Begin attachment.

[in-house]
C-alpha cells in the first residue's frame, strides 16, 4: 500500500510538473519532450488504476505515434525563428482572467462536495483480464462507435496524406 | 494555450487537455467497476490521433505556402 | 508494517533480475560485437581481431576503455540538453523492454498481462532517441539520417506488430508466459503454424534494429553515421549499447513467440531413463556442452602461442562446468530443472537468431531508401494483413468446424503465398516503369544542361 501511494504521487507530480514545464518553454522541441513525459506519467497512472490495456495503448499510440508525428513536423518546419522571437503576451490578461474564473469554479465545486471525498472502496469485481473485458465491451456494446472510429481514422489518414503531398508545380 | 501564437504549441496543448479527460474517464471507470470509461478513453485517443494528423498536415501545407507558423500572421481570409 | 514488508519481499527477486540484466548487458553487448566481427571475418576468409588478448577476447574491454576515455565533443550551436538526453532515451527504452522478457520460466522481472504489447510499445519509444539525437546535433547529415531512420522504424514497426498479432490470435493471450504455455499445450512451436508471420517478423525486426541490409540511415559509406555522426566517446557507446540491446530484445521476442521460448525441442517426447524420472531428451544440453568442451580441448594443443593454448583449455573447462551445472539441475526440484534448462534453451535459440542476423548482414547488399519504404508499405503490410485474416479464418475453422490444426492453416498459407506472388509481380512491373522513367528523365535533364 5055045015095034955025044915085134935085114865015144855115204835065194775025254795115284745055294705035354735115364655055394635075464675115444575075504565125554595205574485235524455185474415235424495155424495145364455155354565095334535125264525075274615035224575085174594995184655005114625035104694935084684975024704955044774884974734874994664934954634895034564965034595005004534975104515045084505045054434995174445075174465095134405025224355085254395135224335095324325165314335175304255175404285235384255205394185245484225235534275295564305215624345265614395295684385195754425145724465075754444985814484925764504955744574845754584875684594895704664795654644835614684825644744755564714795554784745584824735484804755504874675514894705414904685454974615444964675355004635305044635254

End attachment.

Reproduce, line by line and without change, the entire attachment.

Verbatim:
[in-house]
C-alpha cells in the first residue's frame, strides 16, 4: 500500500510538473519532450488504476505515434525563428482572467462536495483480464462507435496524406 | 494555450487537455467497476490521433505556402 | 508494517533480475560485437581481431576503455540538453523492454498481462532517441539520417506488430508466459503454424534494429553515421549499447513467440531413463556442452602461442562446468530443472537468431531508401494483413468446424503465398516503369544542361 501511494504521487507530480514545464518553454522541441513525459506519467497512472490495456495503448499510440508525428513536423518546419522571437503576451490578461474564473469554479465545486471525498472502496469485481473485458465491451456494446472510429481514422489518414503531398508545380 | 501564437504549441496543448479527460474517464471507470470509461478513453485517443494528423498536415501545407507558423500572421481570409 | 514488508519481499527477486540484466548487458553487448566481427571475418576468409588478448577476447574491454576515455565533443550551436538526453532515451527504452522478457520460466522481472504489447510499445519509444539525437546535433547529415531512420522504424514497426498479432490470435493471450504455455499445450512451436508471420517478423525486426541490409540511415559509406555522426566517446557507446540491446530484445521476442521460448525441442517426447524420472531428451544440453568442451580441448594443443593454448583449455573447462551445472539441475526440484534448462534453451535459440542476423548482414547488399519504404508499405503490410485474416479464418475453422490444426492453416498459407506472388509481380512491373522513367528523365535533364 5055045015095034955025044915085134935085114865015144855115204835065194775025254795115284745055294705035354735115364655055394635075464675115444575075504565125554595205574485235524455185474415235424495155424495145364455155354565095334535125264525075274615035224575085174594995184655005114625035104694935084684975024704955044774884974734874994664934954634895034564965034595005004534975104515045084505045054434995174445075174465095134405025224355085254395135224335095324325165314335175304255175404285235384255205394185245484225235534275295564305215624345265614395295684385195754425145724465075754444985814484925764504955744574845754584875684594895704664795654644835614684825644744755564714795554784745584824735484804755504874675514894705414904685454974615444964675355004635305044635254